Some common misconceptions about divorce and separation

Posted 01 July 2021 by Dawn Pennell

You can have a ‘quickie’ divorce – even with co-operation between spouses the divorce process is likely to take five or six months to complete and longer if one party objects.
I have a ‘common law marriage’ because I have lived with my partner for more than two years – this is not the case.  What you are legally entitled to if your marriage breaks down will be very different from your entitlement if a cohabiting relationship comes to an end.
A Court will always say that children should live with their mother – parents have equal rights in relation to raising their children.  It does not matter if you are their mother or father.  A Court has to decide what is best for the children taking all circumstances into account.  It is possible to share care even after separation or divorce.
If I empty the joint account my spouse will not get any of that money – while it is true that either of the people who have a joint account are entitled to withdraw money from it if you do that and there is a divorce a Judge can take into account in the financial settlement the amount you have withdrawn from the joint account.
You will get a bigger financial settlement if your partner has cheated – Courts will be concerned to know what resources are available to the couple and will consider how they can be divided fairly.  It is unlikely that cheating by a spouse will make any difference to the settlement achieved.
You cannot file for a divorce if your spouse lacks mental capacity – it is possible to apply for a divorce even if your spouse lacks mental capacity and is unable to agree to the divorce or to take part in the proceedings.  Your spouse will need to have someone to make decisions for them during the divorce and that person is called a litigation friend.  If there is no suitable or willing family member or close friend then an application can be made to Court and the Official Solicitor may agree to act if there is no-one else willing and able to do it.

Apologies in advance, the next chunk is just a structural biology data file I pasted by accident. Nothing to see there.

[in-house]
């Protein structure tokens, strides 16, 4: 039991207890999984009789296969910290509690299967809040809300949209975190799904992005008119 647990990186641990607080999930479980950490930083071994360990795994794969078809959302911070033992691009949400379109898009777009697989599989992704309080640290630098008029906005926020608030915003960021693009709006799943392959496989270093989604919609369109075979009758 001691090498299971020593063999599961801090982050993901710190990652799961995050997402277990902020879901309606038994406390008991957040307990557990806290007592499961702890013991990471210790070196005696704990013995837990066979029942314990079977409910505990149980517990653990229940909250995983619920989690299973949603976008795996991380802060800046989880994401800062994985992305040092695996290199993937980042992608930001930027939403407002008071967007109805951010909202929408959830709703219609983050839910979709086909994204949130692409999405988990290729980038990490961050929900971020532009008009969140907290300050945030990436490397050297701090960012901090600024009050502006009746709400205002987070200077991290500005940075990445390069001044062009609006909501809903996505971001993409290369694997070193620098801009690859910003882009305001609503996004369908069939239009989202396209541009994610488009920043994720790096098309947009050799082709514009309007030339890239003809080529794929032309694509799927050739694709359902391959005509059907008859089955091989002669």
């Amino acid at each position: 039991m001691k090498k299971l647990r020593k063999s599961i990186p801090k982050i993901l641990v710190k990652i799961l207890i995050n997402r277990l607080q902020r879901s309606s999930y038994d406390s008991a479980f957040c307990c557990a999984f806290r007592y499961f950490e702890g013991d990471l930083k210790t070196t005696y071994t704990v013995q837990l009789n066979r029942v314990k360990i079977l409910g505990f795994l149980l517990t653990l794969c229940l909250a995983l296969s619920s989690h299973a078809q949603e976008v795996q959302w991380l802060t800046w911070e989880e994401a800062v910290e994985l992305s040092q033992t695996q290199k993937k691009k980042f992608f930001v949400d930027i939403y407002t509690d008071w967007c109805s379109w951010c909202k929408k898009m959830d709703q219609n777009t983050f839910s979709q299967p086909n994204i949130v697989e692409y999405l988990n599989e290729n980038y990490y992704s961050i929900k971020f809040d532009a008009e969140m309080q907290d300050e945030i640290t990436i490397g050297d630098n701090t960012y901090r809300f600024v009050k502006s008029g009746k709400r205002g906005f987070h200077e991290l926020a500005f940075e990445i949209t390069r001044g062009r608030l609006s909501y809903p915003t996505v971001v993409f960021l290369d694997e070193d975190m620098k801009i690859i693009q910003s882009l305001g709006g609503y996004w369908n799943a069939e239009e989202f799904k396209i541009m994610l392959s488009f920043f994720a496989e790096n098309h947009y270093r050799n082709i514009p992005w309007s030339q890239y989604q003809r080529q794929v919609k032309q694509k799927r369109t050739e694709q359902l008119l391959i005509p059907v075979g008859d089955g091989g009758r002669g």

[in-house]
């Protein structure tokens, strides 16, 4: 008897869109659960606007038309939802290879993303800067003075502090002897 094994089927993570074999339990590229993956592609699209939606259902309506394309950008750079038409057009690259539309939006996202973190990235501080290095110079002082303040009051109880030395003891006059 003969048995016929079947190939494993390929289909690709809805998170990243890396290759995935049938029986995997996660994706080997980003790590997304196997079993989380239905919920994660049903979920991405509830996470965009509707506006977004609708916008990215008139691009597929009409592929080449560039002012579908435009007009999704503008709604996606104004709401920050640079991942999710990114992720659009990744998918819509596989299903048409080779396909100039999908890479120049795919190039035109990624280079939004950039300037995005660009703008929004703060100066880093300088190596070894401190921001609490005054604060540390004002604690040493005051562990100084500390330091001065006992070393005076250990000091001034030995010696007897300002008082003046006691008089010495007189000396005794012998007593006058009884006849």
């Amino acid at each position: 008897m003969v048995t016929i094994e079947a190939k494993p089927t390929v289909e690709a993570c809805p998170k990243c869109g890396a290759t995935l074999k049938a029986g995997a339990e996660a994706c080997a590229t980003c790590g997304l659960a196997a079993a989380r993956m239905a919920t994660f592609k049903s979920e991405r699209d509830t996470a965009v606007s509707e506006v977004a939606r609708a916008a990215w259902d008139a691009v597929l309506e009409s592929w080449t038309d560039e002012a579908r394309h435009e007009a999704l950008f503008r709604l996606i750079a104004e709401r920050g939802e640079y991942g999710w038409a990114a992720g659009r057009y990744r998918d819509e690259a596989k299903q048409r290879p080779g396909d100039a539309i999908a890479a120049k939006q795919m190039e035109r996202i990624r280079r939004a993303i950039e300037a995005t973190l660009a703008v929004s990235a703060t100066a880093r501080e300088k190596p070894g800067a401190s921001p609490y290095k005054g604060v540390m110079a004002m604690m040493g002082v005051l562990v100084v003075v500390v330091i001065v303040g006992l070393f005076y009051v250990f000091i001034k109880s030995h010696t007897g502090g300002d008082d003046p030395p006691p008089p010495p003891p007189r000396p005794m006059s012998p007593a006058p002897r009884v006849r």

This article was written on 1st July 2021 and the law may change following this date.  Every case, of course, depends on its own circumstances so always take legal advice from a trusted professional about your own set of circumstances.
Dawn Pennell is a Partner based at the Stalham Office.
If you would like to discuss matters relating to separation Capron & Helliwell continue to offer a fixed fee first appointment for family law matters – for details or to book an appointment please contact Dawn Pennell on 01692-581231 or via email  at d.pennell@capronandhelliwell.co.uk.
This article aims to supply general information but it is not intended to constitute advice.  Every effort is made to ensure that the law referred to is correct at the date of publication and to avoid any statement which may mislead.  However, no duty of care is assumed to any person and no liability is accepted for any omission or inaccuracy.  Always seeks specific advice.




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